North-east with highest amount of failing businesses in Scotland

Rystad is making a move to Aberdeen as activity is forecasted to pick up over the next two years
Locator Aberdeen Harbour at night. Picture by KEVIN EMSLIE General view Skyline Industry city

More businesses failed in the north-east than any other part of Scotland last year.

A new report from the country’s chief statistician shows Aberdeen City and Aberdeenshire had the heaviest loss of firms due to the continued effects of the oil and gas downturn.

Aberdeen City lost 210 businesses, meanwhile the number of firms in Aberdeenshire reduced by 140.

The Scottish Government report states the reduction in business stock “reflects the slowdown in the oil and gas sector”.

Business leaders said it comes as “no surprise” and highlights the importance of efforts to diversify the region’s economy.

It is the third consecutive year that the number of registered businesses has decreased for the north-east.

The report states: “The reduction in the business stock, over the latest year, in Aberdeen City and Aberdeenshire is driven by a fall in the number of enterprises in the ‘Professional, scientific and technical activities’ sector – reflecting the slowdown in the oil and gas sector and associated supply chain.”

Meanwhile, Glasgow, Fife and Edinburgh saw the largest increase in firms within their local authorities – up by 335, 190 and 145 respectively.

The figures come amid signs of recovery for the north-east economy.

In January, the Granite City was named the best place in Scotland to launch start-ups, with a 53.5% business survival rate, according to card payment firm Paymentsense.

Two separate reports last week from the city council and PwC named Aberdeen among the top 10 UK cities to live and work in, as well as predicting moderate growth for the region in coming years.

The Federation of Small Businesses said the figures show the need for the region to capitalise on its entrepreneurial strength.

North-east development manager David Groundwater said: “It is concerning to see yet another drop in the number of registered business in both Aberdeen City and Aberdeenshire.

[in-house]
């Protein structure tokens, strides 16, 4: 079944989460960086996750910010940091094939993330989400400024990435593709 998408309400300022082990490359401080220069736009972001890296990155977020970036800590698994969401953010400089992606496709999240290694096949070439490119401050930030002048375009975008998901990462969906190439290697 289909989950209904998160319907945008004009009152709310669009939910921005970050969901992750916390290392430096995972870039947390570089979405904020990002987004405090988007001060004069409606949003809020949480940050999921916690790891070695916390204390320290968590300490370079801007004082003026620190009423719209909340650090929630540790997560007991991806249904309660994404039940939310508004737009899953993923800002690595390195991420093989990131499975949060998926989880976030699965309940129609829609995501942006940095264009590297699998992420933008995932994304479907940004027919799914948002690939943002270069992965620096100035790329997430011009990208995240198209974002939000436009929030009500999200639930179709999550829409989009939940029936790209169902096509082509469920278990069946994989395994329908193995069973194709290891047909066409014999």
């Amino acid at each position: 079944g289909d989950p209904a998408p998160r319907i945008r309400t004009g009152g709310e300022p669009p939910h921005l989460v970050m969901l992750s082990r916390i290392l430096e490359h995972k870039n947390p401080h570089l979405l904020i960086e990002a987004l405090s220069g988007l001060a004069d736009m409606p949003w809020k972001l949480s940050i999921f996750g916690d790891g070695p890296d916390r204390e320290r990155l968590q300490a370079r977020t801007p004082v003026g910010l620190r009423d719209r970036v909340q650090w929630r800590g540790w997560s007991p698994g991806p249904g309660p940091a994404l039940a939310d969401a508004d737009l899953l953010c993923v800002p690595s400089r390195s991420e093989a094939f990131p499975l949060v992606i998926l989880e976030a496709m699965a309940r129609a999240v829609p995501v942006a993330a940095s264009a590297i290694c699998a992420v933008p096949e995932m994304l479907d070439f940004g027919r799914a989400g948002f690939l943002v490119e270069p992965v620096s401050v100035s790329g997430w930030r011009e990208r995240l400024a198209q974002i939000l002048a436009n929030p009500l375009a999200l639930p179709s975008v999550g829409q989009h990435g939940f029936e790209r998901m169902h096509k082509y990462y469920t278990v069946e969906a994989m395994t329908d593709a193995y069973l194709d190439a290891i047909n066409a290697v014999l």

“If we want to develop resilient local economies and halt this decline, particularly in the North East, we need to make sure businesses have the support to start-up, grow and survive.

“An economic report launched last week by Aberdeen City Council did show signs of encouragement, with a forecast for moderate economic growth in the coming years.

“We need to work hard to ensure that we have a diverse range of local businesses and we’re not so heavily reliant on the oil and gas sector.”

“Doesn’t reflect mood of the region”

The Scottish Government figures “don’t reflect the mood of the region”, according to the Aberdeen and Grampian Chamber of Commerce (AGCC).

Despite the falling number of firms, the AGCC said there is a “renewed sense of vigour” in the north-east, highlighted by recent examples of economic growth.

The chamber pointed to its recent investment tracker which outlined more than £8billion worth of projects due to be delivered in the coming years, £1.2billion of which will be completed in the next 12 months.

It also said PwC’s Good Cities Index released at the start of the month, which put Aberdeen among the top 10 cities in the UK to live and work, was another example of positive activity.

Chief executive Russell Borthwick said: “While it’s disappointing to see a decline in the overall numbers of businesses operating in both Aberdeen City and Aberdeenshire these statistics certainly don’t reflect our perception of the current mood of the region. The Chamber’s recent Investment Tracker highlighted over £8bn of projects due to be delivered in the coming years, with £1.7bn worth completed in the last 12 months alone.

“There’s no doubt that the North-east has challenges to overcome but within the region and our business community, there’s a renewed sense of vigour and focus on revitalising the area and attracting new firms, talent and inward investment. The Chamber’s recent Vanguard conference, which demonstrated the grass roots efforts currently underway to change perceptions of the region, is just one example.

“In PwC’s recent Good Growth for Cities Index, released on November 1, Aberdeen returned to ranking as one of the top 10 cities in the UK – the only Scottish City in the Top 10 most improved. We’ve every confidence that our exceptional business community will do their part to ensure that the city continues to climb the rankings over the coming years.”

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